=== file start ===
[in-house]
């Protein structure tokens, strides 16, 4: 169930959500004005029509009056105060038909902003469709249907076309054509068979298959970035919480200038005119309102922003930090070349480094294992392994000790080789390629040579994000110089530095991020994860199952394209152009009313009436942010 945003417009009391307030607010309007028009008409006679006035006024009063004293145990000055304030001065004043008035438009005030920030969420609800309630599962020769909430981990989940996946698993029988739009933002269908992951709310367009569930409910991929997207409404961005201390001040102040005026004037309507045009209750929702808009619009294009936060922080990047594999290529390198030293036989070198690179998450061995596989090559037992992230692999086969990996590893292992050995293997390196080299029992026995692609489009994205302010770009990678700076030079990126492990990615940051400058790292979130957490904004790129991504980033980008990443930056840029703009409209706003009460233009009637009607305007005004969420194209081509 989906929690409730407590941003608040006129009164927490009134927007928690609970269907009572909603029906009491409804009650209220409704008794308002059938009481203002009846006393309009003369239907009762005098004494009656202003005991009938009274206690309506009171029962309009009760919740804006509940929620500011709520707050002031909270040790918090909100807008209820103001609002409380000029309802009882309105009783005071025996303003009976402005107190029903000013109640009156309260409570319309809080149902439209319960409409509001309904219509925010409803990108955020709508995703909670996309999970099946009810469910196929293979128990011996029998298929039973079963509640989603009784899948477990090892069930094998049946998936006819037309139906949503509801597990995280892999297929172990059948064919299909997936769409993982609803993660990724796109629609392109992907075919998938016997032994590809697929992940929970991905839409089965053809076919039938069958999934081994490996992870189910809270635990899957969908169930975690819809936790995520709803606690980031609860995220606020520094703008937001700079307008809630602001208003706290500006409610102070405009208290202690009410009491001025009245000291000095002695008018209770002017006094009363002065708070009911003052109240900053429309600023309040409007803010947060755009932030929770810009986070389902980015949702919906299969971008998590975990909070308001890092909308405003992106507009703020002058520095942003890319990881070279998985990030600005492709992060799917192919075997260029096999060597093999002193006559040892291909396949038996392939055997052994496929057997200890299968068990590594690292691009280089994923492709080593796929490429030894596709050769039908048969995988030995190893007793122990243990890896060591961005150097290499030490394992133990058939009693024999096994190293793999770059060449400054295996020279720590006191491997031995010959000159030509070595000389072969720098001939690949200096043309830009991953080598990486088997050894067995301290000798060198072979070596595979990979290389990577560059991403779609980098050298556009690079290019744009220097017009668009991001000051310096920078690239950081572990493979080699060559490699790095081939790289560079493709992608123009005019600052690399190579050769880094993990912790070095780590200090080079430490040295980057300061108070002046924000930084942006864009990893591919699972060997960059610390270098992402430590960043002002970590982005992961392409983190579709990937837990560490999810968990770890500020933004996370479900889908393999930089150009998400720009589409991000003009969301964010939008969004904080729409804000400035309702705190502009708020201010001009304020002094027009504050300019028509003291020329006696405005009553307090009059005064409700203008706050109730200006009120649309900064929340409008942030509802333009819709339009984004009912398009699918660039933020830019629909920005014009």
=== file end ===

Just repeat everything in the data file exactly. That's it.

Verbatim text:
[in-house]
């Protein structure tokens, strides 16, 4: 169930959500004005029509009056105060038909902003469709249907076309054509068979298959970035919480200038005119309102922003930090070349480094294992392994000790080789390629040579994000110089530095991020994860199952394209152009009313009436942010 945003417009009391307030607010309007028009008409006679006035006024009063004293145990000055304030001065004043008035438009005030920030969420609800309630599962020769909430981990989940996946698993029988739009933002269908992951709310367009569930409910991929997207409404961005201390001040102040005026004037309507045009209750929702808009619009294009936060922080990047594999290529390198030293036989070198690179998450061995596989090559037992992230692999086969990996590893292992050995293997390196080299029992026995692609489009994205302010770009990678700076030079990126492990990615940051400058790292979130957490904004790129991504980033980008990443930056840029703009409209706003009460233009009637009607305007005004969420194209081509 989906929690409730407590941003608040006129009164927490009134927007928690609970269907009572909603029906009491409804009650209220409704008794308002059938009481203002009846006393309009003369239907009762005098004494009656202003005991009938009274206690309506009171029962309009009760919740804006509940929620500011709520707050002031909270040790918090909100807008209820103001609002409380000029309802009882309105009783005071025996303003009976402005107190029903000013109640009156309260409570319309809080149902439209319960409409509001309904219509925010409803990108955020709508995703909670996309999970099946009810469910196929293979128990011996029998298929039973079963509640989603009784899948477990090892069930094998049946998936006819037309139906949503509801597990995280892999297929172990059948064919299909997936769409993982609803993660990724796109629609392109992907075919998938016997032994590809697929992940929970991905839409089965053809076919039938069958999934081994490996992870189910809270635990899957969908169930975690819809936790995520709803606690980031609860995220606020520094703008937001700079307008809630602001208003706290500006409610102070405009208290202690009410009491001025009245000291000095002695008018209770002017006094009363002065708070009911003052109240900053429309600023309040409007803010947060755009932030929770810009986070389902980015949702919906299969971008998590975990909070308001890092909308405003992106507009703020002058520095942003890319990881070279998985990030600005492709992060799917192919075997260029096999060597093999002193006559040892291909396949038996392939055997052994496929057997200890299968068990590594690292691009280089994923492709080593796929490429030894596709050769039908048969995988030995190893007793122990243990890896060591961005150097290499030490394992133990058939009693024999096994190293793999770059060449400054295996020279720590006191491997031995010959000159030509070595000389072969720098001939690949200096043309830009991953080598990486088997050894067995301290000798060198072979070596595979990979290389990577560059991403779609980098050298556009690079290019744009220097017009668009991001000051310096920078690239950081572990493979080699060559490699790095081939790289560079493709992608123009005019600052690399190579050769880094993990912790070095780590200090080079430490040295980057300061108070002046924000930084942006864009990893591919699972060997960059610390270098992402430590960043002002970590982005992961392409983190579709990937837990560490999810968990770890500020933004996370479900889908393999930089150009998400720009589409991000003009969301964010939008969004904080729409804000400035309702705190502009708020201010001009304020002094027009504050300019028509003291020329006696405005009553307090009059005064409700203008706050109730200006009120649309900064929340409008942030509802333009819709339009984004009912398009699918660039933020830019629909920005014009």